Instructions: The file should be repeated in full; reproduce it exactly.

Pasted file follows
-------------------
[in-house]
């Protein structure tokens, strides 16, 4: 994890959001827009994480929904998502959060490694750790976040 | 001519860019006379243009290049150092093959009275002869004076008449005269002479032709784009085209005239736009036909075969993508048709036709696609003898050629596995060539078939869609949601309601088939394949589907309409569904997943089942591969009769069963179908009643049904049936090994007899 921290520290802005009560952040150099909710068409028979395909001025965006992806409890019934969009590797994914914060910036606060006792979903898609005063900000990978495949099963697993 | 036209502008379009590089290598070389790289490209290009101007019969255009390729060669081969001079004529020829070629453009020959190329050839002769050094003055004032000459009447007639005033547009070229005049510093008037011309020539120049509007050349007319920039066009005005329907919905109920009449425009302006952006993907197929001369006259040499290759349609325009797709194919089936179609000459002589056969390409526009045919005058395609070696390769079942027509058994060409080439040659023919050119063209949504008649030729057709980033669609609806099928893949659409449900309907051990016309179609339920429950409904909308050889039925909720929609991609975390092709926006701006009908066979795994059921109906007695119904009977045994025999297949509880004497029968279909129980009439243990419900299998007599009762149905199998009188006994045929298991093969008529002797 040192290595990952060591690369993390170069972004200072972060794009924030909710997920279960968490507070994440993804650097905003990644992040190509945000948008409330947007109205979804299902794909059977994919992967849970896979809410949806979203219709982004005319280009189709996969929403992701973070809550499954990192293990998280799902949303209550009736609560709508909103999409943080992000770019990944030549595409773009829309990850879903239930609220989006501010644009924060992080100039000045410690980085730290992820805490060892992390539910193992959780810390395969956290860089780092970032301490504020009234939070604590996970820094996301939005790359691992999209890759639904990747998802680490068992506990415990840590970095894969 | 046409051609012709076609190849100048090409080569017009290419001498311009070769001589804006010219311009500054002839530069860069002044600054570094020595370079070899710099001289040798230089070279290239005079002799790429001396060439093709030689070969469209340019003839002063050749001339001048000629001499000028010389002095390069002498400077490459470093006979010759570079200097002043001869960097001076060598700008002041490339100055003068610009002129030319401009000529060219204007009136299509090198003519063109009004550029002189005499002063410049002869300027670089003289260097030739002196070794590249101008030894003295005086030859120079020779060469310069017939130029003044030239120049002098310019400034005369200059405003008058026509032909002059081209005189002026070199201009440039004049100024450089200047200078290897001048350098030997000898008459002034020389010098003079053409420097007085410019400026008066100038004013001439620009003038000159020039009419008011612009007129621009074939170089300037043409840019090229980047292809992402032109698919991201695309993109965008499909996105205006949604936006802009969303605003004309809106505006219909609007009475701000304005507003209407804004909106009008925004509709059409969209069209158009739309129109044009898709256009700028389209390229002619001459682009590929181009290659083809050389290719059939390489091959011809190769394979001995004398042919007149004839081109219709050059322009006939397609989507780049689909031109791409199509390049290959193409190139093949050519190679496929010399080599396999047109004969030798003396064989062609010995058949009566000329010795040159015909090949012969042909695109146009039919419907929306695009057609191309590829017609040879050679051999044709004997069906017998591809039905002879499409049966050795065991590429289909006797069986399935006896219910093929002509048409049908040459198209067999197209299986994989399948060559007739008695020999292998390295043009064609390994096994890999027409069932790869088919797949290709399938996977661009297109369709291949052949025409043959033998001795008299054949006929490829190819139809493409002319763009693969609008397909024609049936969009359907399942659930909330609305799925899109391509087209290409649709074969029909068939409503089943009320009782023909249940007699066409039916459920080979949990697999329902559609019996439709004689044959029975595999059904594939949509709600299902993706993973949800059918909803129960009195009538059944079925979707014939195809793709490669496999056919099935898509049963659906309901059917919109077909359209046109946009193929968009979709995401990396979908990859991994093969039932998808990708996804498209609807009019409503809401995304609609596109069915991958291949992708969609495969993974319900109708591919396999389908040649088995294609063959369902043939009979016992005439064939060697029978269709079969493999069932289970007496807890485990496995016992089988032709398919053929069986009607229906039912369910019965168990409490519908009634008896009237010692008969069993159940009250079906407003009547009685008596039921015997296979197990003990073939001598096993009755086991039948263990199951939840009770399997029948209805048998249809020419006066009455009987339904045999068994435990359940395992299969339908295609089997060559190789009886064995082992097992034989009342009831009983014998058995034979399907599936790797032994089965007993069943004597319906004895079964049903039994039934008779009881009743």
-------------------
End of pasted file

[in-house]
């Protein structure tokens, strides 16, 4: 994890959001827009994480929904998502959060490694750790976040 | 001519860019006379243009290049150092093959009275002869004076008449005269002479032709784009085209005239736009036909075969993508048709036709696609003898050629596995060539078939869609949601309601088939394949589907309409569904997943089942591969009769069963179908009643049904049936090994007899 921290520290802005009560952040150099909710068409028979395909001025965006992806409890019934969009590797994914914060910036606060006792979903898609005063900000990978495949099963697993 | 036209502008379009590089290598070389790289490209290009101007019969255009390729060669081969001079004529020829070629453009020959190329050839002769050094003055004032000459009447007639005033547009070229005049510093008037011309020539120049509007050349007319920039066009005005329907919905109920009449425009302006952006993907197929001369006259040499290759349609325009797709194919089936179609000459002589056969390409526009045919005058395609070696390769079942027509058994060409080439040659023919050119063209949504008649030729057709980033669609609806099928893949659409449900309907051990016309179609339920429950409904909308050889039925909720929609991609975390092709926006701006009908066979795994059921109906007695119904009977045994025999297949509880004497029968279909129980009439243990419900299998007599009762149905199998009188006994045929298991093969008529002797 040192290595990952060591690369993390170069972004200072972060794009924030909710997920279960968490507070994440993804650097905003990644992040190509945000948008409330947007109205979804299902794909059977994919992967849970896979809410949806979203219709982004005319280009189709996969929403992701973070809550499954990192293990998280799902949303209550009736609560709508909103999409943080992000770019990944030549595409773009829309990850879903239930609220989006501010644009924060992080100039000045410690980085730290992820805490060892992390539910193992959780810390395969956290860089780092970032301490504020009234939070604590996970820094996301939005790359691992999209890759639904990747998802680490068992506990415990840590970095894969 | 046409051609012709076609190849100048090409080569017009290419001498311009070769001589804006010219311009500054002839530069860069002044600054570094020595370079070899710099001289040798230089070279290239005079002799790429001396060439093709030689070969469209340019003839002063050749001339001048000629001499000028010389002095390069002498400077490459470093006979010759570079200097002043001869960097001076060598700008002041490339100055003068610009002129030319401009000529060219204007009136299509090198003519063109009004550029002189005499002063410049002869300027670089003289260097030739002196070794590249101008030894003295005086030859120079020779060469310069017939130029003044030239120049002098310019400034005369200059405003008058026509032909002059081209005189002026070199201009440039004049100024450089200047200078290897001048350098030997000898008459002034020389010098003079053409420097007085410019400026008066100038004013001439620009003038000159020039009419008011612009007129621009074939170089300037043409840019090229980047292809992402032109698919991201695309993109965008499909996105205006949604936006802009969303605003004309809106505006219909609007009475701000304005507003209407804004909106009008925004509709059409969209069209158009739309129109044009898709256009700028389209390229002619001459682009590929181009290659083809050389290719059939390489091959011809190769394979001995004398042919007149004839081109219709050059322009006939397609989507780049689909031109791409199509390049290959193409190139093949050519190679496929010399080599396999047109004969030798003396064989062609010995058949009566000329010795040159015909090949012969042909695109146009039919419907929306695009057609191309590829017609040879050679051999044709004997069906017998591809039905002879499409049966050795065991590429289909006797069986399935006896219910093929002509048409049908040459198209067999197209299986994989399948060559007739008695020999292998390295043009064609390994096994890999027409069932790869088919797949290709399938996977661009297109369709291949052949025409043959033998001795008299054949006929490829190819139809493409002319763009693969609008397909024609049936969009359907399942659930909330609305799925899109391509087209290409649709074969029909068939409503089943009320009782023909249940007699066409039916459920080979949990697999329902559609019996439709004689044959029975595999059904594939949509709600299902993706993973949800059918909803129960009195009538059944079925979707014939195809793709490669496999056919099935898509049963659906309901059917919109077909359209046109946009193929968009979709995401990396979908990859991994093969039932998808990708996804498209609807009019409503809401995304609609596109069915991958291949992708969609495969993974319900109708591919396999389908040649088995294609063959369902043939009979016992005439064939060697029978269709079969493999069932289970007496807890485990496995016992089988032709398919053929069986009607229906039912369910019965168990409490519908009634008896009237010692008969069993159940009250079906407003009547009685008596039921015997296979197990003990073939001598096993009755086991039948263990199951939840009770399997029948209805048998249809020419006066009455009987339904045999068994435990359940395992299969339908295609089997060559190789009886064995082992097992034989009342009831009983014998058995034979399907599936790797032994089965007993069943004597319906004895079964049903039994039934008779009881009743």